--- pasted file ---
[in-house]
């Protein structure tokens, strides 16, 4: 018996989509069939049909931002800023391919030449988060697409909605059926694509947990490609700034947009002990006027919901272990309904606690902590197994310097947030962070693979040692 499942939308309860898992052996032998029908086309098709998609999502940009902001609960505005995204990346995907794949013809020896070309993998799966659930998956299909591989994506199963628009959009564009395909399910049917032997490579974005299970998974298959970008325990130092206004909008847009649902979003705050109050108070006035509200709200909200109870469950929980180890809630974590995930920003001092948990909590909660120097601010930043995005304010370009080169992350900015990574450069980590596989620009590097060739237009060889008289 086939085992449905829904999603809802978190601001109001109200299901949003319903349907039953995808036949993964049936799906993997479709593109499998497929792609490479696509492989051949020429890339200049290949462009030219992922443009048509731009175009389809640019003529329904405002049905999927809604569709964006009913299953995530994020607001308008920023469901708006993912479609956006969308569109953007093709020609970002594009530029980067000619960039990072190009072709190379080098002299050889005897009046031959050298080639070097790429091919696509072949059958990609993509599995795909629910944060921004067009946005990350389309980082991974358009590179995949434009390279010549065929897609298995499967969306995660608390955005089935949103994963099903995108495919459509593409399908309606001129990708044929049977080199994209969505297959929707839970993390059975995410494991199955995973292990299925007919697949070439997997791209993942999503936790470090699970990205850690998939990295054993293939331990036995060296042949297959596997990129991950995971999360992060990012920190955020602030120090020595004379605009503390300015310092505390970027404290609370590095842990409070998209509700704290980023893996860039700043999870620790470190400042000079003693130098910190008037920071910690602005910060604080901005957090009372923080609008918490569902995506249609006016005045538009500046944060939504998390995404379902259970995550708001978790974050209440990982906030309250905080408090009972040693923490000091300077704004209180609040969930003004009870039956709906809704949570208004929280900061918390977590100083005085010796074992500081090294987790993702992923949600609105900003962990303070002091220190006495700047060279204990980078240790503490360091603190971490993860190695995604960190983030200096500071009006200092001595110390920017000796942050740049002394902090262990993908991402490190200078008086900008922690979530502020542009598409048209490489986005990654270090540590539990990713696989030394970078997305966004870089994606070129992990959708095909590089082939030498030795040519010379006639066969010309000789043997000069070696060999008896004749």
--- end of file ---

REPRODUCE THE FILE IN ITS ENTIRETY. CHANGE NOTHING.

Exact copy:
[in-house]
């Protein structure tokens, strides 16, 4: 018996989509069939049909931002800023391919030449988060697409909605059926694509947990490609700034947009002990006027919901272990309904606690902590197994310097947030962070693979040692 499942939308309860898992052996032998029908086309098709998609999502940009902001609960505005995204990346995907794949013809020896070309993998799966659930998956299909591989994506199963628009959009564009395909399910049917032997490579974005299970998974298959970008325990130092206004909008847009649902979003705050109050108070006035509200709200909200109870469950929980180890809630974590995930920003001092948990909590909660120097601010930043995005304010370009080169992350900015990574450069980590596989620009590097060739237009060889008289 086939085992449905829904999603809802978190601001109001109200299901949003319903349907039953995808036949993964049936799906993997479709593109499998497929792609490479696509492989051949020429890339200049290949462009030219992922443009048509731009175009389809640019003529329904405002049905999927809604569709964006009913299953995530994020607001308008920023469901708006993912479609956006969308569109953007093709020609970002594009530029980067000619960039990072190009072709190379080098002299050889005897009046031959050298080639070097790429091919696509072949059958990609993509599995795909629910944060921004067009946005990350389309980082991974358009590179995949434009390279010549065929897609298995499967969306995660608390955005089935949103994963099903995108495919459509593409399908309606001129990708044929049977080199994209969505297959929707839970993390059975995410494991199955995973292990299925007919697949070439997997791209993942999503936790470090699970990205850690998939990295054993293939331990036995060296042949297959596997990129991950995971999360992060990012920190955020602030120090020595004379605009503390300015310092505390970027404290609370590095842990409070998209509700704290980023893996860039700043999870620790470190400042000079003693130098910190008037920071910690602005910060604080901005957090009372923080609008918490569902995506249609006016005045538009500046944060939504998390995404379902259970995550708001978790974050209440990982906030309250905080408090009972040693923490000091300077704004209180609040969930003004009870039956709906809704949570208004929280900061918390977590100083005085010796074992500081090294987790993702992923949600609105900003962990303070002091220190006495700047060279204990980078240790503490360091603190971490993860190695995604960190983030200096500071009006200092001595110390920017000796942050740049002394902090262990993908991402490190200078008086900008922690979530502020542009598409048209490489986005990654270090540590539990990713696989030394970078997305966004870089994606070129992990959708095909590089082939030498030795040519010379006639066969010309000789043997000069070696060999008896004749």